“On a selfish level, I didn’t want this to be the last memory I had of the game,” Morton said earlier this week. “The way it’s had to go with testing and isolation, not being able to really enjoy special moments together in the clubhouse -- this is a very trying time for the game. I got to spend it with a tremendous group of people. It would be an honor, if it is my last year, to have done it with this group.”

Bring the bats back to life
The Rays need their offense to sustain some production and string hits together after a sporadic approach of late. They’ve been outhit by the Astros by 14 (52-38) and they have struck out 25 more times (70-45). That won’t work in Game 7.

If Game 6 was any indication, Manuel Margot could be the hot hand the Rays need. Margot launched a solo home run in the seventh and a two-run shot in the eighth, and while they weren’t enough, they represented a welcome sign of life for a lineup that’s leaned far too heavily on Randy Arozarena and a couple of big blows each game. This lineup is at its best when it’s stringing hits together, so Tampa Bay will need some Game 7 contributions from that bottom half of the order.

“When you look at this team, the fair share of guys in that locker room have had their backs against the wall at some point and would be fighting for this opportunity. We have it,” said catcher Mike Zunino. “It’s right there, ready to go.”

Turn Game 7 into 'Rays baseball'
Rays baseball is all about run prevention, and beyond Morton, that means Tampa Bay needs its defense to take the same form it did in Games 1-3. All signs point to Game 7 being tight, making the Rays’ ability to avoid mistakes one of their greatest strengths.

Part of Game 6’s loss was simply a shift in batted-ball luck, as the Astros finally found the holes in the Rays’ infield after much of their hard contact went directly at Tampa Bay defenders earlier in the series. The Rays always make the plays in front of them, but when they’ve been winning, they’ve had Kevin Kiermaier, Hunter Renfroe, Willy Adames, Joey Wendle and others making highlight-reel plays in the field. If Kiermaier returns to the starting lineup in Game 7 after missing the past two games with a left hand contusion, that would be a massive lift for the club all by itself.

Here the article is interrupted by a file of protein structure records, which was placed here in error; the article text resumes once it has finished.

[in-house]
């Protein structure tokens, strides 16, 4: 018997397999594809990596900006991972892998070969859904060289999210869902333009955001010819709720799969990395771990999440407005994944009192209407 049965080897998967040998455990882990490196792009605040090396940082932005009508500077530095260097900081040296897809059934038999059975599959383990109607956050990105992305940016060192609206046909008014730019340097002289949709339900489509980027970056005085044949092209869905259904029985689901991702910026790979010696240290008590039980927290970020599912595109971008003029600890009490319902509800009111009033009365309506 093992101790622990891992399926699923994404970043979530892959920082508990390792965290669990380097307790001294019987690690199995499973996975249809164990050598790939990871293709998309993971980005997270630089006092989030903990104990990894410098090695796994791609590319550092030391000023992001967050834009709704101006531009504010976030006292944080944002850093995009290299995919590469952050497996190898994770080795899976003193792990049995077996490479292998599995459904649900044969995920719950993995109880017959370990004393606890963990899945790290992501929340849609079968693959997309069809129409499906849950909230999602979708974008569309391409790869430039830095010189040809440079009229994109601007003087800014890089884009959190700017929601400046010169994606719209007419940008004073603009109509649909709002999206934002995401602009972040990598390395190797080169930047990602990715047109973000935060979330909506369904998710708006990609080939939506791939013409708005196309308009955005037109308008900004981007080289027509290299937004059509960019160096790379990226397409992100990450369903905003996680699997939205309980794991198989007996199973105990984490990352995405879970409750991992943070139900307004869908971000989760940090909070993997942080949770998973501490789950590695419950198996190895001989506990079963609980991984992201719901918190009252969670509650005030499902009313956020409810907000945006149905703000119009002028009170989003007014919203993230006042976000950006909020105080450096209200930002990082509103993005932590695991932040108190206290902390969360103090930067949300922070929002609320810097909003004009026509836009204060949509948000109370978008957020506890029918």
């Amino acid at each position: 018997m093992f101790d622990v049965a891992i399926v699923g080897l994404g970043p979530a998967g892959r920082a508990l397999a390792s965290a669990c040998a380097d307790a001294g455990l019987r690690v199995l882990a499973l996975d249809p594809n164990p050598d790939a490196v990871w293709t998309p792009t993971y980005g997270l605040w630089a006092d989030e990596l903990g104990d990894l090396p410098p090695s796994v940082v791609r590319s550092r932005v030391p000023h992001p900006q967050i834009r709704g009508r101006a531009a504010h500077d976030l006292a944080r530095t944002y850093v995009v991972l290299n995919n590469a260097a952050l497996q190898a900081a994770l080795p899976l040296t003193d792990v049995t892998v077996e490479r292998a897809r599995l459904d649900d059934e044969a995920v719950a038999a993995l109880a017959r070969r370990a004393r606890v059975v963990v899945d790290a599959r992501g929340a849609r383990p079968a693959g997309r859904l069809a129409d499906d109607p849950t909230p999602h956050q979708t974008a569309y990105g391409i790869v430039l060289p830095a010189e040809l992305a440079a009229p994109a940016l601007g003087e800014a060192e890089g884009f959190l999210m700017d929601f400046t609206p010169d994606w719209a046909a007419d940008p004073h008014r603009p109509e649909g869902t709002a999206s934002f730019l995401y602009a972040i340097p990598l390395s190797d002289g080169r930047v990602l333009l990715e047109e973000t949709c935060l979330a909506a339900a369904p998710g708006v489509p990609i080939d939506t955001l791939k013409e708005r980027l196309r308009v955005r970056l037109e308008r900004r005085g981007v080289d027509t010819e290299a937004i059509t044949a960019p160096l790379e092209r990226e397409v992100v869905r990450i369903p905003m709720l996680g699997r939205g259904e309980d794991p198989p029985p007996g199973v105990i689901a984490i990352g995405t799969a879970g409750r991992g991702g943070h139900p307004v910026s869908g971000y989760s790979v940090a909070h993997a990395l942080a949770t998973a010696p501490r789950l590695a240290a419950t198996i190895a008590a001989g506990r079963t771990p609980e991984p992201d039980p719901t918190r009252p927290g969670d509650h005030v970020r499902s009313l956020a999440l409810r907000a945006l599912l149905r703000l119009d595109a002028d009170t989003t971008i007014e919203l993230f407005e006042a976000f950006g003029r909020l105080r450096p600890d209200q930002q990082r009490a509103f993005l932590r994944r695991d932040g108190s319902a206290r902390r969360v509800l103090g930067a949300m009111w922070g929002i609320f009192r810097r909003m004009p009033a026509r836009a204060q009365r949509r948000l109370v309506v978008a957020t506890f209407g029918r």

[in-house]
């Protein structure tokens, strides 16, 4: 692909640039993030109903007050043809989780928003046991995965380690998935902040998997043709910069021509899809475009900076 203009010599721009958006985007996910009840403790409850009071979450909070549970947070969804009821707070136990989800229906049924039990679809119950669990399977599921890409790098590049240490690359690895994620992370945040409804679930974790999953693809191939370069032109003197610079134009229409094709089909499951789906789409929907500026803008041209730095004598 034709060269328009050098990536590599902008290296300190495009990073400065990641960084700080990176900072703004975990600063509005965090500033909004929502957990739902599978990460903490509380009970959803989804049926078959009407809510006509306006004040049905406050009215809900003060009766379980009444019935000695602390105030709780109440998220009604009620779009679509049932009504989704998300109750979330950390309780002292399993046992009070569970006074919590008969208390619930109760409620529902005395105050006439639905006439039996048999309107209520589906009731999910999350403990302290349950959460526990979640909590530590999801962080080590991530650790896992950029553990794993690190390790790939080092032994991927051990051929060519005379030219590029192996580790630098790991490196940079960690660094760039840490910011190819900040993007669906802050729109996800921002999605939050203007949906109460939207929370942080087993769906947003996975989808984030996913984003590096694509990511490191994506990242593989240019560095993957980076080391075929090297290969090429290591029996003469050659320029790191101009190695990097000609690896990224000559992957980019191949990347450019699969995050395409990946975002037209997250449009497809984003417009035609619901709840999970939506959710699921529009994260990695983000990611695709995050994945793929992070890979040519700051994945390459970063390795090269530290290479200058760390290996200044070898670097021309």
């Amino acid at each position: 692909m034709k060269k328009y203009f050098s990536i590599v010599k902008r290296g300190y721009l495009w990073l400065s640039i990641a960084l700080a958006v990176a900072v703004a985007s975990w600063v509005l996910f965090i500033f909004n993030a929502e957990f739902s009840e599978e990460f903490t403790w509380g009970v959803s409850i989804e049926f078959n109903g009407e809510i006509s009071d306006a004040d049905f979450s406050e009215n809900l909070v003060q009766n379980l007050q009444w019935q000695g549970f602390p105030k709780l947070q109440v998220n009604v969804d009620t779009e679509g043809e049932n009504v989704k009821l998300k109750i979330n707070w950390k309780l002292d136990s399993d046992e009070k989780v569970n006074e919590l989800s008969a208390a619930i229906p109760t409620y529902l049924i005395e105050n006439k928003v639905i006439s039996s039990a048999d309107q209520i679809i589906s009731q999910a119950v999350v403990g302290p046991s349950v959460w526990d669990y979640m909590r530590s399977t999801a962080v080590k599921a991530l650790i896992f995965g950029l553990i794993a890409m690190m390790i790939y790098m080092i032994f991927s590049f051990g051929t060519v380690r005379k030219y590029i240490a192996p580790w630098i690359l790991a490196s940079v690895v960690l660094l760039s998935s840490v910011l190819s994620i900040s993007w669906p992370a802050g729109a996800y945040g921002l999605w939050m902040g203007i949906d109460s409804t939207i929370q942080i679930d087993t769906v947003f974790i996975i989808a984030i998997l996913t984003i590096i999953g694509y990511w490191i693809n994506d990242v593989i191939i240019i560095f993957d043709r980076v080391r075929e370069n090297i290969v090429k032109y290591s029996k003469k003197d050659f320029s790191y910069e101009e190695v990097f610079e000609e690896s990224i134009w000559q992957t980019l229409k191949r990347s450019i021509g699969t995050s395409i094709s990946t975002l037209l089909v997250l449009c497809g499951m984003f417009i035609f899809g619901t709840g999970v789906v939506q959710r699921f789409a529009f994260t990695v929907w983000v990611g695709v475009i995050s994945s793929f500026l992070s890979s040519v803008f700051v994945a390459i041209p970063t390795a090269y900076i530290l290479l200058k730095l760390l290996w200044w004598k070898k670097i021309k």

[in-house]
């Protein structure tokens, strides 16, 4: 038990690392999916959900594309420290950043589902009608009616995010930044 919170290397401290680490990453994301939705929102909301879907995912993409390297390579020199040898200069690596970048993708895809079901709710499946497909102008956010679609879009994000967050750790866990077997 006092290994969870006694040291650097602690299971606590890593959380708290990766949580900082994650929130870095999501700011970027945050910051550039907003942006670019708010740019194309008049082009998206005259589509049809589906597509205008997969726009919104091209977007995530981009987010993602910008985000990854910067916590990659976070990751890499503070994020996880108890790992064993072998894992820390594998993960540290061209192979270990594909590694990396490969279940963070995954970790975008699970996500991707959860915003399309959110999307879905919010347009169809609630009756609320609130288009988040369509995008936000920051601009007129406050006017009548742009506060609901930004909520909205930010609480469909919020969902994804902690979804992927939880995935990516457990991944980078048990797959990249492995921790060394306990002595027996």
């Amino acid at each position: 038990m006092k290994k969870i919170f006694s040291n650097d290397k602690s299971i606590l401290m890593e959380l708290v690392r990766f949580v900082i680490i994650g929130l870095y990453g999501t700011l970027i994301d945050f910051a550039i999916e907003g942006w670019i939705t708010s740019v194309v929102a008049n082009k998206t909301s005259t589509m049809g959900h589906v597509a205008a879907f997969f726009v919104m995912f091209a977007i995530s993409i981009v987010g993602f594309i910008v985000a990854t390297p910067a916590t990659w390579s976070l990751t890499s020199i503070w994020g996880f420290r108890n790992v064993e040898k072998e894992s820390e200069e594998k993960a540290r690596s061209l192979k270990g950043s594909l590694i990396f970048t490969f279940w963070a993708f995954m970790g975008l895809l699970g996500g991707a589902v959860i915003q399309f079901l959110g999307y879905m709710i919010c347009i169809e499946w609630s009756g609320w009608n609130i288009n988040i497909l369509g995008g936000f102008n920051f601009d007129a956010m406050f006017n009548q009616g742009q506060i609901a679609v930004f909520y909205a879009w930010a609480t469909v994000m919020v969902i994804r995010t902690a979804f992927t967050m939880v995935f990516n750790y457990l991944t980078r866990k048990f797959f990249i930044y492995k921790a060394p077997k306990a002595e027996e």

This defensive play has done wonders for the Rays’ bullpen, which is the other half of this equation. Cash should have his top arms available, along with some potential creative options, including the hard-throwing Tyler Glasnow, who threw 96 pitches on Wednesday in Game 4.

“It’s Game 7. We’ll have all hands on deck,” Cash said, leaving no doubt.

The bullpen’s effort following Blake Snell on Friday was uncharacteristic, as Diego Castillo and Shane McClanahan combined to allow five runs (four earned) over 2 2/3 innings. Prior to that, the ‘pen had opened the postseason by stranding the first 20 runners it’d inherited, which was the most in Major League postseason history.

Game 7 is the perfect opportunity for Cash to unleash The Stable, led by Nick Anderson, Pete Fairbanks and Castillo, who could have a chance to close this out. If the Rays can do that, everyone will forget how this series got to 3-3.